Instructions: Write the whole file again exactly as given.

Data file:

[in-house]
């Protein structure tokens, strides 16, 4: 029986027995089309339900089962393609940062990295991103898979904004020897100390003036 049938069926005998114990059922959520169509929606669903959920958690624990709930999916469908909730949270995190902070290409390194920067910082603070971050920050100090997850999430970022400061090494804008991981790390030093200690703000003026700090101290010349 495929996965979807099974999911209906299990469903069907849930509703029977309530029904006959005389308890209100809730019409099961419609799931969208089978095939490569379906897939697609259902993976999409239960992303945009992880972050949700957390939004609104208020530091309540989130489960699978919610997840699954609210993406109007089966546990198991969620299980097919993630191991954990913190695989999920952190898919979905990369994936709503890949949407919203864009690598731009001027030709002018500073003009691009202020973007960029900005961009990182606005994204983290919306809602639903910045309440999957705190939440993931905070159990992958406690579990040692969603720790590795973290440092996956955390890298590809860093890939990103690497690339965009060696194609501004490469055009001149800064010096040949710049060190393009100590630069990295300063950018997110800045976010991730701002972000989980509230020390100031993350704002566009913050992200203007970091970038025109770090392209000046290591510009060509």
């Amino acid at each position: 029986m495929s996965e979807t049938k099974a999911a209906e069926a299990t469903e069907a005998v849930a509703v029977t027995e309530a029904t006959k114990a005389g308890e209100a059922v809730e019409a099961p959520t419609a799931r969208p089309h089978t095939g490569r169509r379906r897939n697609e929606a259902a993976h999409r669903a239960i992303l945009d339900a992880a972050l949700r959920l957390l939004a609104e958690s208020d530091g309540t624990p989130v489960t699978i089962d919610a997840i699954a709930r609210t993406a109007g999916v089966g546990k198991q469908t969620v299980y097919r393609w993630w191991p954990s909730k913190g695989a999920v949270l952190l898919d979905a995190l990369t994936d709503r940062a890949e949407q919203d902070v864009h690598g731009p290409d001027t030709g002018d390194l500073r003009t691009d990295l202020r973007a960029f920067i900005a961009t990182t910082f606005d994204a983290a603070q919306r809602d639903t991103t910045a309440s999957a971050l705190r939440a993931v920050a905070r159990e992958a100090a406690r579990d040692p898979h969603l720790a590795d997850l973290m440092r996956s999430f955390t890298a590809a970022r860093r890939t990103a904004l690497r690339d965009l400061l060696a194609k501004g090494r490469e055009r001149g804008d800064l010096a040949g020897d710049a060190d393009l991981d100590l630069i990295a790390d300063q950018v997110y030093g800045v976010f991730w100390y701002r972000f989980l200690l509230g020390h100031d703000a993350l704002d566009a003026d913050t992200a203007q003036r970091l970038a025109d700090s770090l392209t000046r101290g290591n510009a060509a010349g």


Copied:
[in-house]
């Protein structure tokens, strides 16, 4: 029986027995089309339900089962393609940062990295991103898979904004020897100390003036 049938069926005998114990059922959520169509929606669903959920958690624990709930999916469908909730949270995190902070290409390194920067910082603070971050920050100090997850999430970022400061090494804008991981790390030093200690703000003026700090101290010349 495929996965979807099974999911209906299990469903069907849930509703029977309530029904006959005389308890209100809730019409099961419609799931969208089978095939490569379906897939697609259902993976999409239960992303945009992880972050949700957390939004609104208020530091309540989130489960699978919610997840699954609210993406109007089966546990198991969620299980097919993630191991954990913190695989999920952190898919979905990369994936709503890949949407919203864009690598731009001027030709002018500073003009691009202020973007960029900005961009990182606005994204983290919306809602639903910045309440999957705190939440993931905070159990992958406690579990040692969603720790590795973290440092996956955390890298590809860093890939990103690497690339965009060696194609501004490469055009001149800064010096040949710049060190393009100590630069990295300063950018997110800045976010991730701002972000989980509230020390100031993350704002566009913050992200203007970091970038025109770090392209000046290591510009060509």
């Amino acid at each position: 029986m495929s996965e979807t049938k099974a999911a209906e069926a299990t469903e069907a005998v849930a509703v029977t027995e309530a029904t006959k114990a005389g308890e209100a059922v809730e019409a099961p959520t419609a799931r969208p089309h089978t095939g490569r169509r379906r897939n697609e929606a259902a993976h999409r669903a239960i992303l945009d339900a992880a972050l949700r959920l957390l939004a609104e958690s208020d530091g309540t624990p989130v489960t699978i089962d919610a997840i699954a709930r609210t993406a109007g999916v089966g546990k198991q469908t969620v299980y097919r393609w993630w191991p954990s909730k913190g695989a999920v949270l952190l898919d979905a995190l990369t994936d709503r940062a890949e949407q919203d902070v864009h690598g731009p290409d001027t030709g002018d390194l500073r003009t691009d990295l202020r973007a960029f920067i900005a961009t990182t910082f606005d994204a983290a603070q919306r809602d639903t991103t910045a309440s999957a971050l705190r939440a993931v920050a905070r159990e992958a100090a406690r579990d040692p898979h969603l720790a590795d997850l973290m440092r996956s999430f955390t890298a590809a970022r860093r890939t990103a904004l690497r690339d965009l400061l060696a194609k501004g090494r490469e055009r001149g804008d800064l010096a040949g020897d710049a060190d393009l991981d100590l630069i990295a790390d300063q950018v997110y030093g800045v976010f991730w100390y701002r972000f989980l200690l509230g020390h100031d703000a993350l704002d566009a003026d913050t992200a203007q003036r970091l970038a025109d700090s770090l392209t000046r101290g290591n510009a060509a010349g």